Novak Djokovic tennis news: Australian government visa, Alex Hawke


The Australian government has left the door open for Novak Djokovic admitting the tennis star could benefit from special attention.

Australian Immigration Minister Alex Hawke has admitted he will consider overturning a three-year ban imposed on Novak Djokovic.

The world No.1 tennis star was deported last month after losing his last effort to stay in Australia when Hawke personally intervened to cancel the Serbian’s visa.

The 20-time Grand Slam champion claimed he had an exemption to enter Australia due to testing positive for Covid-19 in December, but was denied entry.

What followed was an 11-day circus that included the first Federal Court case in which the tennis star’s initial visa cancellation was overturned.

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Djokovic finally broke his silence in a Interview with the BBC this week, saying that if his participation in future tournaments depended on him being vaccinated, then “that’s the price I’m willing to pay”.

Hawke has now spoken publicly following the nine-time Australian Open champion’s incredible interview and admitted the door is open for Djokovic to return to play at the Australian Open in 2023.

He confirmed that Djokovic is able to apply for a waiver under “compulsory” or “compassionate” circumstances to have his three-year deportation overturned.

“Mr. Djokovic’s future is up to him to decide how he conducts himself and what he does internationally,” Hawke said, according to The Australian Associated Press.

“The Australian government no longer has a role to play in what it chooses to do.”

He said Australia was “very open” to considering Djokovic’s future submissions and requests.

“It means a future decision-maker makes this (call) when they receive an application,” Hawke said.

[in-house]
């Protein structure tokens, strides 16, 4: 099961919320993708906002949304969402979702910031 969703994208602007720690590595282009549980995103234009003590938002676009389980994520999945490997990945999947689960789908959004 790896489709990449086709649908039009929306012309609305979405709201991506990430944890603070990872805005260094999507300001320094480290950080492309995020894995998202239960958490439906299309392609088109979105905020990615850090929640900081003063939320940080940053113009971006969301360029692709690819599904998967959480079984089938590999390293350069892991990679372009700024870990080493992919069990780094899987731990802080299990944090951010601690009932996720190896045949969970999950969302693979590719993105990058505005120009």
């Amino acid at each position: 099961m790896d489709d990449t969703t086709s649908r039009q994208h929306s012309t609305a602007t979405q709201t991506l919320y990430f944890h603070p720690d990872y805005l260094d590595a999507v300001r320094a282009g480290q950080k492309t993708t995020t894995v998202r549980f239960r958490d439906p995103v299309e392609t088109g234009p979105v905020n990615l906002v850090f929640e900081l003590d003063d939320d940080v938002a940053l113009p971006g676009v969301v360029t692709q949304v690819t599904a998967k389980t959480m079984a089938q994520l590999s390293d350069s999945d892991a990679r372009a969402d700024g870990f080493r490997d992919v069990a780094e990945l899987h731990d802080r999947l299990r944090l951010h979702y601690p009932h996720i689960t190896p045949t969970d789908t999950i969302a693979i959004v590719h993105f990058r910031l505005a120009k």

“It is an important principle of law that I do not bind a future decision maker.

“We indicated that we would consider this, in the same way that we would consider all the others. We are very open to consideration.

Djokovic has yet to directly address his plans for his eventual return to the Australian Open in 2023.

“I will respect the court’s decision and cooperate with the relevant authorities regarding my departure from the country,” Djokovic said at the time of his deportation.

“I am uncomfortable that the focus of the last few weeks has been on me and I hope we can now focus on the game and the tournament that I love.”

He said he had not been bitten against Covid-19 but had been vaccinated as a child and said whether his participation in future tournaments, including Grand Slam tournaments, depended on his vaccination , then “that’s the price I’m willing to pay”. “I fully understand and support the freedom to choose whether you want to get vaccinated or not,” he said. “I haven’t talked about it before and I didn’t disclose my medical records and vaccination status because I had a right to keep it private and discreet. But as I see it, there are a lot of findings and wrong assumptions and I think it’s important to talk about it and justify some things.

“I have never been against vaccination. I get it overall, everyone is trying hard to manage this virus and hopefully see the end of this virus soon. And vaccination was probably the biggest effort that was made, probably half the planet was vaccinated. And I totally respect that.

“But I’ve always supported the freedom to choose what you put in your body. For me, this is essential. It’s really the principle of understanding what’s right and wrong for you and me as an elite professional athlete, I’ve always carefully reviewed, evaluated everything that comes in from supplements, food, water I drink, sports drinks, anything that goes into my body as fuel. Based on all the information I got, I decided not to take the vaccine starting today.

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